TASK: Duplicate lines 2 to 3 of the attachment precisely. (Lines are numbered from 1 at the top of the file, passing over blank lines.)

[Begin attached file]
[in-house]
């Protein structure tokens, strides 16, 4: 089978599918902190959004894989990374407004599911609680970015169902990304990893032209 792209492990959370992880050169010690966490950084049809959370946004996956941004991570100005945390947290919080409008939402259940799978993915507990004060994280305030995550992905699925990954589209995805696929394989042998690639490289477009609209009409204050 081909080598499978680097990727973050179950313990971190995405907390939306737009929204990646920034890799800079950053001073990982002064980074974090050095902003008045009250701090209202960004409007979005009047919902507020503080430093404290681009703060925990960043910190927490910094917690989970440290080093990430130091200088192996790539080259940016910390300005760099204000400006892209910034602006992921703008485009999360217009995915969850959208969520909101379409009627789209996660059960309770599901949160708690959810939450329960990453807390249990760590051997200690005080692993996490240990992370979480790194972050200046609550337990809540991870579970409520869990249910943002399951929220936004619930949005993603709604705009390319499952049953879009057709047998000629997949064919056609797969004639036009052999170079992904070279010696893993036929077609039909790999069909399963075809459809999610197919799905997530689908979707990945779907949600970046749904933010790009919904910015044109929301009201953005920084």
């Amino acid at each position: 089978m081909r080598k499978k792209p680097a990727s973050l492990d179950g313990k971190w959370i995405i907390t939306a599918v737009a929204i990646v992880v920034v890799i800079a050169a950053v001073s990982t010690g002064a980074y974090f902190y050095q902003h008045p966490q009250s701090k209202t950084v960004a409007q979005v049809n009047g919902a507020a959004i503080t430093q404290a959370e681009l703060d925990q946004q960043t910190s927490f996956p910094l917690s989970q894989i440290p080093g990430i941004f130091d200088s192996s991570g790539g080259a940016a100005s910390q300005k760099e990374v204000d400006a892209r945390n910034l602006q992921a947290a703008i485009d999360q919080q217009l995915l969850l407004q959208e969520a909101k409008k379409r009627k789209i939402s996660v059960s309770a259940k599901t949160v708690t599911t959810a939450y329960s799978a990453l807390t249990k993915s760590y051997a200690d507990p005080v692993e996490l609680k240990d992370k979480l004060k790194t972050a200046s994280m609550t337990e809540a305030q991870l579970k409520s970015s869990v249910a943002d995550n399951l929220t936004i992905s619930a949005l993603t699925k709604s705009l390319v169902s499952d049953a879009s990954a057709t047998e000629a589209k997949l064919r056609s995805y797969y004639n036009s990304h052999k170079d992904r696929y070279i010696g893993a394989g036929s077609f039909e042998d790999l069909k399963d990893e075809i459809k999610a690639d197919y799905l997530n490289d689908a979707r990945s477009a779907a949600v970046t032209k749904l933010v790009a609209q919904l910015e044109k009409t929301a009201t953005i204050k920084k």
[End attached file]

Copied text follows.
């Protein structure tokens, strides 16, 4: 089978599918902190959004894989990374407004599911609680970015169902990304990893032209 792209492990959370992880050169010690966490950084049809959370946004996956941004991570100005945390947290919080409008939402259940799978993915507990004060994280305030995550992905699925990954589209995805696929394989042998690639490289477009609209009409204050 081909080598499978680097990727973050179950313990971190995405907390939306737009929204990646920034890799800079950053001073990982002064980074974090050095902003008045009250701090209202960004409007979005009047919902507020503080430093404290681009703060925990960043910190927490910094917690989970440290080093990430130091200088192996790539080259940016910390300005760099204000400006892209910034602006992921703008485009999360217009995915969850959208969520909101379409009627789209996660059960309770599901949160708690959810939450329960990453807390249990760590051997200690005080692993996490240990992370979480790194972050200046609550337990809540991870579970409520869990249910943002399951929220936004619930949005993603709604705009390319499952049953879009057709047998000629997949064919056609797969004639036009052999170079992904070279010696893993036929077609039909790999069909399963075809459809999610197919799905997530689908979707990945779907949600970046749904933010790009919904910015044109929301009201953005920084």
């Amino acid at each position: 089978m081909r080598k499978k792209p680097a990727s973050l492990d179950g313990k971190w959370i995405i907390t939306a599918v737009a929204i990646v992880v920034v890799i800079a050169a950053v001073s990982t010690g002064a980074y974090f902190y050095q902003h008045p966490q009250s701090k209202t950084v960004a409007q979005v049809n009047g919902a507020a959004i503080t430093q404290a959370e681009l703060d925990q946004q960043t910190s927490f996956p910094l917690s989970q894989i440290p080093g990430i941004f130091d200088s192996s991570g790539g080259a940016a100005s910390q300005k760099e990374v204000d400006a892209r945390n910034l602006q992921a947290a703008i485009d999360q919080q217009l995915l969850l407004q959208e969520a909101k409008k379409r009627k789209i939402s996660v059960s309770a259940k599901t949160v708690t599911t959810a939450y329960s799978a990453l807390t249990k993915s760590y051997a200690d507990p005080v692993e996490l609680k240990d992370k979480l004060k790194t972050a200046s994280m609550t337990e809540a305030q991870l579970k409520s970015s869990v249910a943002d995550n399951l929220t936004i992905s619930a949005l993603t699925k709604s705009l390319v169902s499952d049953a879009s990954a057709t047998e000629a589209k997949l064919r056609s995805y797969y004639n036009s990304h052999k170079d992904r696929y070279i010696g893993a394989g036929s077609f039909e042998d790999l069909k399963d990893e075809i459809k999610a690639d197919y799905l997530n490289d689908a979707r990945s477009a779907a949600v970046t032209k749904l933010v790009a609209q919904l910015e044109k009409t929301a009201t953005i204050k920084k």